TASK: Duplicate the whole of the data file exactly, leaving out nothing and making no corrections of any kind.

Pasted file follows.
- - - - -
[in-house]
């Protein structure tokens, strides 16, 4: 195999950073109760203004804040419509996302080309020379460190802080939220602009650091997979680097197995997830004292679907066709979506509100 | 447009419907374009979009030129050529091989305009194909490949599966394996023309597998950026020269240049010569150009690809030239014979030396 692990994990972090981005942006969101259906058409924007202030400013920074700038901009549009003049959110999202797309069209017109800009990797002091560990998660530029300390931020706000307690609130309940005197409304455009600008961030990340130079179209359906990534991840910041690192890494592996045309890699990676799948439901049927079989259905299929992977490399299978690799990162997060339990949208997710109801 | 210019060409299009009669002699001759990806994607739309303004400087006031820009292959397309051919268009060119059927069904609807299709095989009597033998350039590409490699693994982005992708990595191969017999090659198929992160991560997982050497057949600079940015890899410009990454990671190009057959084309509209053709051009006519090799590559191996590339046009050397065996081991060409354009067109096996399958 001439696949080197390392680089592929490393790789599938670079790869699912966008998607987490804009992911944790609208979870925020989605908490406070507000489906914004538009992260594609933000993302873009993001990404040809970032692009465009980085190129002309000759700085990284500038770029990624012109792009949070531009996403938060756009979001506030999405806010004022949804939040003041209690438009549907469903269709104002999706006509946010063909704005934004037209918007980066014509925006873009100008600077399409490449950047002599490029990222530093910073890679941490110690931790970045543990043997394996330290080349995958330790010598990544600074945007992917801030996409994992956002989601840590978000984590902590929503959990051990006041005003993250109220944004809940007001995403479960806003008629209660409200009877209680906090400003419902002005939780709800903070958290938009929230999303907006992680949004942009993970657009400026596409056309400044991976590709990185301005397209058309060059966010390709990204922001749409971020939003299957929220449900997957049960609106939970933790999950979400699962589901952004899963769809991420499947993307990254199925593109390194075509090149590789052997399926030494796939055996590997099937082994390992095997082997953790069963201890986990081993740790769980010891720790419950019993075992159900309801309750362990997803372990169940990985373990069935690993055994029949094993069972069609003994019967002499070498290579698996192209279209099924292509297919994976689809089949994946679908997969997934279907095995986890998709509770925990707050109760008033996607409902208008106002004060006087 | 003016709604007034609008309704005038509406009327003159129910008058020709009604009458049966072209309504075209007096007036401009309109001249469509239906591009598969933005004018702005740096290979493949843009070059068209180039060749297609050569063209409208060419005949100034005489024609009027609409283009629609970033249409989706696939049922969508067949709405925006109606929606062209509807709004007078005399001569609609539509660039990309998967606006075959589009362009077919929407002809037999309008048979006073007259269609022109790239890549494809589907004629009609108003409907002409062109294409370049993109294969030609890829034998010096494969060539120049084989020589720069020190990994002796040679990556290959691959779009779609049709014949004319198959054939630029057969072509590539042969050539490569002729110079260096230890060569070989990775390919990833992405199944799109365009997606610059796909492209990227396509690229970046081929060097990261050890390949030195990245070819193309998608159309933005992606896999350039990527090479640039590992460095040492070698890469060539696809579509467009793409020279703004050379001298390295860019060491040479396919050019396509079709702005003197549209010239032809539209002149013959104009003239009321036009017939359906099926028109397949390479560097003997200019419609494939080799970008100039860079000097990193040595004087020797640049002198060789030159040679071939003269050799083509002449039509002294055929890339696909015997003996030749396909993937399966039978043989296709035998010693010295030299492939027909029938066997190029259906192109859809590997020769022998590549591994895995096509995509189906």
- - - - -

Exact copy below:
[in-house]
């Protein structure tokens, strides 16, 4: 195999950073109760203004804040419509996302080309020379460190802080939220602009650091997979680097197995997830004292679907066709979506509100 | 447009419907374009979009030129050529091989305009194909490949599966394996023309597998950026020269240049010569150009690809030239014979030396 692990994990972090981005942006969101259906058409924007202030400013920074700038901009549009003049959110999202797309069209017109800009990797002091560990998660530029300390931020706000307690609130309940005197409304455009600008961030990340130079179209359906990534991840910041690192890494592996045309890699990676799948439901049927079989259905299929992977490399299978690799990162997060339990949208997710109801 | 210019060409299009009669002699001759990806994607739309303004400087006031820009292959397309051919268009060119059927069904609807299709095989009597033998350039590409490699693994982005992708990595191969017999090659198929992160991560997982050497057949600079940015890899410009990454990671190009057959084309509209053709051009006519090799590559191996590339046009050397065996081991060409354009067109096996399958 001439696949080197390392680089592929490393790789599938670079790869699912966008998607987490804009992911944790609208979870925020989605908490406070507000489906914004538009992260594609933000993302873009993001990404040809970032692009465009980085190129002309000759700085990284500038770029990624012109792009949070531009996403938060756009979001506030999405806010004022949804939040003041209690438009549907469903269709104002999706006509946010063909704005934004037209918007980066014509925006873009100008600077399409490449950047002599490029990222530093910073890679941490110690931790970045543990043997394996330290080349995958330790010598990544600074945007992917801030996409994992956002989601840590978000984590902590929503959990051990006041005003993250109220944004809940007001995403479960806003008629209660409200009877209680906090400003419902002005939780709800903070958290938009929230999303907006992680949004942009993970657009400026596409056309400044991976590709990185301005397209058309060059966010390709990204922001749409971020939003299957929220449900997957049960609106939970933790999950979400699962589901952004899963769809991420499947993307990254199925593109390194075509090149590789052997399926030494796939055996590997099937082994390992095997082997953790069963201890986990081993740790769980010891720790419950019993075992159900309801309750362990997803372990169940990985373990069935690993055994029949094993069972069609003994019967002499070498290579698996192209279209099924292509297919994976689809089949994946679908997969997934279907095995986890998709509770925990707050109760008033996607409902208008106002004060006087 | 003016709604007034609008309704005038509406009327003159129910008058020709009604009458049966072209309504075209007096007036401009309109001249469509239906591009598969933005004018702005740096290979493949843009070059068209180039060749297609050569063209409208060419005949100034005489024609009027609409283009629609970033249409989706696939049922969508067949709405925006109606929606062209509807709004007078005399001569609609539509660039990309998967606006075959589009362009077919929407002809037999309008048979006073007259269609022109790239890549494809589907004629009609108003409907002409062109294409370049993109294969030609890829034998010096494969060539120049084989020589720069020190990994002796040679990556290959691959779009779609049709014949004319198959054939630029057969072509590539042969050539490569002729110079260096230890060569070989990775390919990833992405199944799109365009997606610059796909492209990227396509690229970046081929060097990261050890390949030195990245070819193309998608159309933005992606896999350039990527090479640039590992460095040492070698890469060539696809579509467009793409020279703004050379001298390295860019060491040479396919050019396509079709702005003197549209010239032809539209002149013959104009003239009321036009017939359906099926028109397949390479560097003997200019419609494939080799970008100039860079000097990193040595004087020797640049002198060789030159040679071939003269050799083509002449039509002294055929890339696909015997003996030749396909993937399966039978043989296709035998010693010295030299492939027909029938066997190029259906192109859809590997020769022998590549591994895995096509995509189906």